WASHINGTON – Despite “occasional glimmers of hope,” the American Tort Reform Association has nonetheless placed West Virginia high on its list of annual list of Judicial Hellholes again.
ATRA ranked West Virginia as the No. 2 hellhole in the country, trailing only California. The report, released every December, ranks jurisdictions wherein ATRF feels judges in civil cases systematically apply laws and court procedures in an unfair and unbalanced manner, generally against defendants.
West Virginia has made the list every year since 2002, when the list was created. It was ranked No. 3 the past two years, and claimed the top spot in 2006 and 2008.
A positive from 2012, ATRF said, was the defeat of longtime state Attorney General Darrell McGraw in the November election by Republican challenger Patrick Morrisey.
“West Virginia voters’ decision in November to retire their long-serving attorney general indicates they’d like to see reforms, too, but lawmakers and judges there continue to drag their feet, and problems with unbalanced civil courts persist,” said Tiger Joyce, president of the American Tort Reform Association.
The development, though, came too late in the year to affect the state’s ranking, ATRA said.
Singled out in the report are the state Supreme Court, a lack of an intermediate appellate court, multi-million dollar awards and asbestos litigation.
ATRA says the Supreme Court has made liability-expanding decisions in years past, but a pair of recent ruling gave ATRA cause for celebration. A 2011 decision that required an insurer to destroy claimant records, however, did not sit well with the group.
“Such protective orders, which are routinely used by some West Virginia judges, have the potential to place insurers in a position where they run afoul of document retention requirements set by state insurance regulators and inhibit insurers’ ability to monitor and report fraud,” the report said.
In November, the court allowed two such orders to stand in cases involving State Farm and Nationwide.
The court’s ruling said, “Insofar as the authority to manage discovery rests with the judicial branch, as implemented by the courts hearing cases in which discovery issues are presented, the authority to limit an insurer’s dissemination of confidential medical information obtained through discovery is governed by the presiding court, through a protective order or otherwise, and not by an administrative regulation applicable to insurance companies.”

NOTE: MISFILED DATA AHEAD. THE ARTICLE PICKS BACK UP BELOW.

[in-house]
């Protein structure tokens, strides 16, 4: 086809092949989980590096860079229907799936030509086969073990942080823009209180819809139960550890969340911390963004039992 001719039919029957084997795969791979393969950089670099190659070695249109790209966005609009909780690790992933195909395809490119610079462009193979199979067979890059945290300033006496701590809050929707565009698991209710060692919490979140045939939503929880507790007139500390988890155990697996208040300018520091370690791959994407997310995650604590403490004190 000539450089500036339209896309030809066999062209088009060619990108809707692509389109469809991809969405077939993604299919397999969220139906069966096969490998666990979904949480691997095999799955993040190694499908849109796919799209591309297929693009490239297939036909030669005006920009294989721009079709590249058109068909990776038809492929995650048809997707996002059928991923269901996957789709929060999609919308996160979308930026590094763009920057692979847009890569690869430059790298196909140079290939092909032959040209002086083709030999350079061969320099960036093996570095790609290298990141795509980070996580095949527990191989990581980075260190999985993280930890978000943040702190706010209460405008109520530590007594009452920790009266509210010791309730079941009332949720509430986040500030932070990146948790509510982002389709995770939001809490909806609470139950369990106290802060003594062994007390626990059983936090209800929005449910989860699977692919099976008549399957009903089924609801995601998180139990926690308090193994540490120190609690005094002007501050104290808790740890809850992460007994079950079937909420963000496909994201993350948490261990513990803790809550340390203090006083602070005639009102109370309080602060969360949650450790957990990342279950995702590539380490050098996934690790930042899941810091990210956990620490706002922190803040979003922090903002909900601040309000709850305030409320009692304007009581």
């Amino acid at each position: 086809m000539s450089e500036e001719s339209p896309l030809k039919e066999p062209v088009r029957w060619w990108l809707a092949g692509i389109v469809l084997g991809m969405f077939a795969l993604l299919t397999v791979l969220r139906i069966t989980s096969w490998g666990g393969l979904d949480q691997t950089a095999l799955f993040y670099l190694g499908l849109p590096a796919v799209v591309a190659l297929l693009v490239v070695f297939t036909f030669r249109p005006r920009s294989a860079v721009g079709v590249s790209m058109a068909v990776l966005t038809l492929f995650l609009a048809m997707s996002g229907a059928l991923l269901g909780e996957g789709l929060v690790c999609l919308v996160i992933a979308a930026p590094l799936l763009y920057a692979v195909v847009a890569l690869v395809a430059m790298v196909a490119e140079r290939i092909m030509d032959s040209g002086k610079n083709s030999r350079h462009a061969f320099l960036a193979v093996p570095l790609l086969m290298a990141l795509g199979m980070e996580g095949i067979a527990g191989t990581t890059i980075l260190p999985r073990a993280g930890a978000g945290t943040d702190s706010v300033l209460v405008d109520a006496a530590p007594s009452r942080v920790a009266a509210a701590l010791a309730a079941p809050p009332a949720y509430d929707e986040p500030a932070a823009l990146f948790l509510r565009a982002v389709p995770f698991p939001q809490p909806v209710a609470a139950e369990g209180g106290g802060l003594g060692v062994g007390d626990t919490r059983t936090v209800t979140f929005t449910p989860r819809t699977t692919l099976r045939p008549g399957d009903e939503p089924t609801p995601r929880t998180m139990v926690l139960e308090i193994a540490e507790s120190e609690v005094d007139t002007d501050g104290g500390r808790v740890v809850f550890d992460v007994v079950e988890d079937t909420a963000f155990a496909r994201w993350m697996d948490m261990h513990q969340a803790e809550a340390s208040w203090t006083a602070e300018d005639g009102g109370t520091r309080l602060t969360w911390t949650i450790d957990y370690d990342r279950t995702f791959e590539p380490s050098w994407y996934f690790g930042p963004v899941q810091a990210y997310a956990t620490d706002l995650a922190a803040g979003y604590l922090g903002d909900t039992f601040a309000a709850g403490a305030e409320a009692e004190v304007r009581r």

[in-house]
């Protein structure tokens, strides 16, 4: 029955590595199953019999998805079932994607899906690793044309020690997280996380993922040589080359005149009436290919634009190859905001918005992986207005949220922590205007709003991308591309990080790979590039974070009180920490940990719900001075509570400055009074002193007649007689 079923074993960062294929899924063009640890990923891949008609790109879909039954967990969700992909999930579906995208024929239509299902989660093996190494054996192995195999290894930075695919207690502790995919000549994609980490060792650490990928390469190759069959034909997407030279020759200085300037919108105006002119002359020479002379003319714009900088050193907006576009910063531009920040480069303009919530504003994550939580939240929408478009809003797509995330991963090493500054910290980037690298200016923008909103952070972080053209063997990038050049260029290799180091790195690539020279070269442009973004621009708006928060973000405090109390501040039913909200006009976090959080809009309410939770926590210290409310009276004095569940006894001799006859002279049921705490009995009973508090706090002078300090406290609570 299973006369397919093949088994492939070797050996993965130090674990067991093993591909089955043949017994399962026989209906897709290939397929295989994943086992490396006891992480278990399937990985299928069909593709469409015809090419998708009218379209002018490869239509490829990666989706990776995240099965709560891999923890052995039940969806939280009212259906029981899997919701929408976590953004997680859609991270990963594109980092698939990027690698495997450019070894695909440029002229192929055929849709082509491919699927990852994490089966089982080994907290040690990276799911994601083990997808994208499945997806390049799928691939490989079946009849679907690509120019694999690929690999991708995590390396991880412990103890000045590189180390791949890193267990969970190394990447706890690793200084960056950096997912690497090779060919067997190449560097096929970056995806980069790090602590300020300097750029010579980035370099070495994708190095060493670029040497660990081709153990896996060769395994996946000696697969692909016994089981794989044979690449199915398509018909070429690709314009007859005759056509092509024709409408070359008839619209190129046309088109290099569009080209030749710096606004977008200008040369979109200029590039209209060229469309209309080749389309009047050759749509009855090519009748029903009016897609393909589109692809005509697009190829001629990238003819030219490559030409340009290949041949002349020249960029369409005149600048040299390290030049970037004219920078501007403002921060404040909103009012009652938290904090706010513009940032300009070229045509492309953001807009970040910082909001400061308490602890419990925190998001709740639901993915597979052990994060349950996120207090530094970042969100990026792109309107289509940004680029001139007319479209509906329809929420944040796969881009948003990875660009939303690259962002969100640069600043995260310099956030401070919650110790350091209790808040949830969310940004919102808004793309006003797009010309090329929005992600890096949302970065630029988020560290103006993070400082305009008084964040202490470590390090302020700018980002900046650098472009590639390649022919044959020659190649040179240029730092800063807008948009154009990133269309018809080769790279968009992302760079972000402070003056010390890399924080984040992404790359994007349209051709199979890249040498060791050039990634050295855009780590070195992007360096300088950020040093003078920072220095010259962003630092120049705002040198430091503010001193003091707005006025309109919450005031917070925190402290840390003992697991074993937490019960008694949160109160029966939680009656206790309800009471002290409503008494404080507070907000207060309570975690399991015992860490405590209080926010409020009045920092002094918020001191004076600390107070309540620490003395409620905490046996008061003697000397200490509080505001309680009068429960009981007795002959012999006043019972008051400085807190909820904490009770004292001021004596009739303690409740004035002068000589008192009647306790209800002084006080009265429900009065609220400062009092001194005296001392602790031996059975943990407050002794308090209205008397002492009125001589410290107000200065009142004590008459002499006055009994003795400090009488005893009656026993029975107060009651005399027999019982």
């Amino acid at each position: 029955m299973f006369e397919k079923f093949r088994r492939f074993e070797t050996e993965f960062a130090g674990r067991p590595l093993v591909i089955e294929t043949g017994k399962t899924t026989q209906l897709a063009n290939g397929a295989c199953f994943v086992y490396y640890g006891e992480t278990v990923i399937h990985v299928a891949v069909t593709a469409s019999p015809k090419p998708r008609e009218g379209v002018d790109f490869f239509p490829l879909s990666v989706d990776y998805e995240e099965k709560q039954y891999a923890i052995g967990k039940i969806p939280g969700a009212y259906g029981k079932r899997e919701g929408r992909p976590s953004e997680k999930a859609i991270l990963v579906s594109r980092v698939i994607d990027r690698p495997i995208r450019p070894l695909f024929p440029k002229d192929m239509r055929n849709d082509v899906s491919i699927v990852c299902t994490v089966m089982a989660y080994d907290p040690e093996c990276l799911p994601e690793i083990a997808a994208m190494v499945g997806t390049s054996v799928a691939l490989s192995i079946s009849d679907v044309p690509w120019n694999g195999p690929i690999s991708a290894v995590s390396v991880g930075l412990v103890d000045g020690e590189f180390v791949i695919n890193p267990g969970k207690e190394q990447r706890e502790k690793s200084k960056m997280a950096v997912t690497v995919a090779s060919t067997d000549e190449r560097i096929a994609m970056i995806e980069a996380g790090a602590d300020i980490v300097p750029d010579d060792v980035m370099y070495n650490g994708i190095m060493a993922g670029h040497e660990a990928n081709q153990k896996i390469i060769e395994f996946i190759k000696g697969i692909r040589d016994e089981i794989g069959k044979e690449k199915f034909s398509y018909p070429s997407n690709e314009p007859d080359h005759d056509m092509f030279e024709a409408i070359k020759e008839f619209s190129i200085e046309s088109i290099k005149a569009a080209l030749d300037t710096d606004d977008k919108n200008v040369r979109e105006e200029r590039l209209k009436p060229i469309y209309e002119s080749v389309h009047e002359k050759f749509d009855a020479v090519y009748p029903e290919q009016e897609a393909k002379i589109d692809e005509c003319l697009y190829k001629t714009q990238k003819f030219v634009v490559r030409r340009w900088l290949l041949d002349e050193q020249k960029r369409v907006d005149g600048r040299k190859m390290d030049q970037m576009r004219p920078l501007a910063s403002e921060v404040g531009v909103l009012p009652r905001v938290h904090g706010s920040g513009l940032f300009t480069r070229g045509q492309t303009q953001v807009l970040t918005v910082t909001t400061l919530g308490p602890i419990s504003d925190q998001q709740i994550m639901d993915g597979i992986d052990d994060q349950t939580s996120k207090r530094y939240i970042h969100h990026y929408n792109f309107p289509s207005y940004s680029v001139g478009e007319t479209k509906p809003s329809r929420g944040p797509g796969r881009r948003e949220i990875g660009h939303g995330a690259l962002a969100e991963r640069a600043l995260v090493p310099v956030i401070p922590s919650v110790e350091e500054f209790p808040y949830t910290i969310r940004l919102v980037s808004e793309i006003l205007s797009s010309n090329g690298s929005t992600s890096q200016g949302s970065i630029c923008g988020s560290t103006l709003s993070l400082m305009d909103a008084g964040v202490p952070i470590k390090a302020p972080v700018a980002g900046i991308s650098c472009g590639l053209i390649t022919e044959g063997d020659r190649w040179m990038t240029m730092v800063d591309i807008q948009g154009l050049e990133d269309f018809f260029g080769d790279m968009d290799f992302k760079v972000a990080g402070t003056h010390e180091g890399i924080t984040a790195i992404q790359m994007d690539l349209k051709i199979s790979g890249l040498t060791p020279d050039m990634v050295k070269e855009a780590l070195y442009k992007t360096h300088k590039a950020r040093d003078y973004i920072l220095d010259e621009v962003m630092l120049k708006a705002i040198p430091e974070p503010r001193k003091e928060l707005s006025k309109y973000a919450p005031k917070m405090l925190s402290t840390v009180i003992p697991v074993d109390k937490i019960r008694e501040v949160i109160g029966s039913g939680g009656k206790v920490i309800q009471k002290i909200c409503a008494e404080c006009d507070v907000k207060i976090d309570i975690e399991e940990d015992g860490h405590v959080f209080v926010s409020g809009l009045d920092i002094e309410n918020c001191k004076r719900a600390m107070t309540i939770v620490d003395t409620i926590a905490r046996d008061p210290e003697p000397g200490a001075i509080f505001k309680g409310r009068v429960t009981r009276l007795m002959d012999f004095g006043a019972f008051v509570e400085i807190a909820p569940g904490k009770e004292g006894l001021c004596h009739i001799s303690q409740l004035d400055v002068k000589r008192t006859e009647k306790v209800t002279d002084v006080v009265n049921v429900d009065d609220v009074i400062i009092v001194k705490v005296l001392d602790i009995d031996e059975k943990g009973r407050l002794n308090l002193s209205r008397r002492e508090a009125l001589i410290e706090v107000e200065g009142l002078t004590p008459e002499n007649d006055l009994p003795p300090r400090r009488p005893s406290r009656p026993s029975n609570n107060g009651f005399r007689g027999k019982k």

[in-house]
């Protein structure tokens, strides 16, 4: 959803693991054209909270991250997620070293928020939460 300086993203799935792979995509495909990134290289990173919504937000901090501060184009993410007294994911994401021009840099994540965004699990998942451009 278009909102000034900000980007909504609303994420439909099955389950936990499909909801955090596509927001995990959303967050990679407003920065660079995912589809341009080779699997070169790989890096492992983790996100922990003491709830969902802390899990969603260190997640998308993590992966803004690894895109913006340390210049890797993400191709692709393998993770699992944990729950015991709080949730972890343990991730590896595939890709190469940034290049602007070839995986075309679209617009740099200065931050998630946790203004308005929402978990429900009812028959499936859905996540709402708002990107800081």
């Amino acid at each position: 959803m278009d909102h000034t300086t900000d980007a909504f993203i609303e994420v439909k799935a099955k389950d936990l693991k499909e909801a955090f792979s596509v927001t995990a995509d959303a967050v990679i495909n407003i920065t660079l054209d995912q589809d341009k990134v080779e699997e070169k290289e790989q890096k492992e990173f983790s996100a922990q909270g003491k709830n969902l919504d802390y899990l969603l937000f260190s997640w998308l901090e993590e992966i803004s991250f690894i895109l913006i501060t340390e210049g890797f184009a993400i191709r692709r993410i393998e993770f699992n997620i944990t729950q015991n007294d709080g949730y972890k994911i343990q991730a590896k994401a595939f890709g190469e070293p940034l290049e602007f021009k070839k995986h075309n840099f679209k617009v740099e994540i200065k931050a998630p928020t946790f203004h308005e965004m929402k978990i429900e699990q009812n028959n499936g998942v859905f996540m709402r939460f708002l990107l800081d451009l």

Adding to ATRA’s issues with the state’s appellate process is the lack of an intermediate appellate court that would give litigants a right to appeal.
Currently, the state Supreme Court handles all appeals and has implemented a rule that requires it to put in writing its decision to refuse to hear an appeal. The state Senate had passed legislation that would have created an intermediate court, but it was defeated in the House Judiciary Committee.
“The bill later failed in the House Judiciary Committee, as Chief Justice Menis Ketchum hoped it would,” the report says. “He continued to reiterate his position, backed by the plaintiffs’ bar, that an intermediate appeals court is unnecessary.
“Tellingly ironic was what the president of the personal injury lawyers’ trade group called this proposal to ensure everyone’s right to a meaningful appeal: A ‘jackass stupid idea.’”
The appellate process is troubling considering the size of awards that come from trial courts, ATRA argues. The report says the state is known for excessive damage awards and cited a $91.5 million verdict against a nursing home, though the state Supreme Court decided in May the trial judge erred in refusing to include the defendant’s proposed verdict form in the record.
“(I)f allowed to stand, the $90 million West Virginia verdict will likely dissuade some nursing care providers from operating in the state, leaving residents with even more difficult decisions about where and how to care for aging or disabled loved ones,” the report says.
ATRA says West Virginia is also an example of asbestos litigation abuse. On Dec. 11, the trial began in CSX Transportation’s case against a former Pittsburgh firm that filed cases in the state.
It says the firm teamed with radiologist Ray Harron of Bridgeport to fabricate asbestos claims.
Persistent in the group’s criticism of the state over the years has been McGraw, who is completing his 20th year in office. His practice of handing no-bid state contracts to firms that contributed to his campaign fund has long troubled ATRA.
“But with his defeat at the polls in November, the perennial hellhole has a real opportunity to turn the page on the types of practices that raised concern among citizens and businesses alike,” the report says.
Behind California and West Virginia on the Hellhole list are:
-Madison County, Ill., which is known for its large asbestos docket;
-New York City and Albany, which, ATRA says, remain under the heavy influence of the plaintiffs’ bar; and
-Baltimore, which has seen its asbestos docket increase since 2008.
Philadelphia, which had been named No. 1 the last two years, fell to the watch list. The city’s Court of Common Pleas underwent several reforms. Among them were the elimination of reverse bifurcation, the limiting of consolidation in all mass tort cases and the limiting of the number of cases that can be tried by out-of-state attorneys annually.
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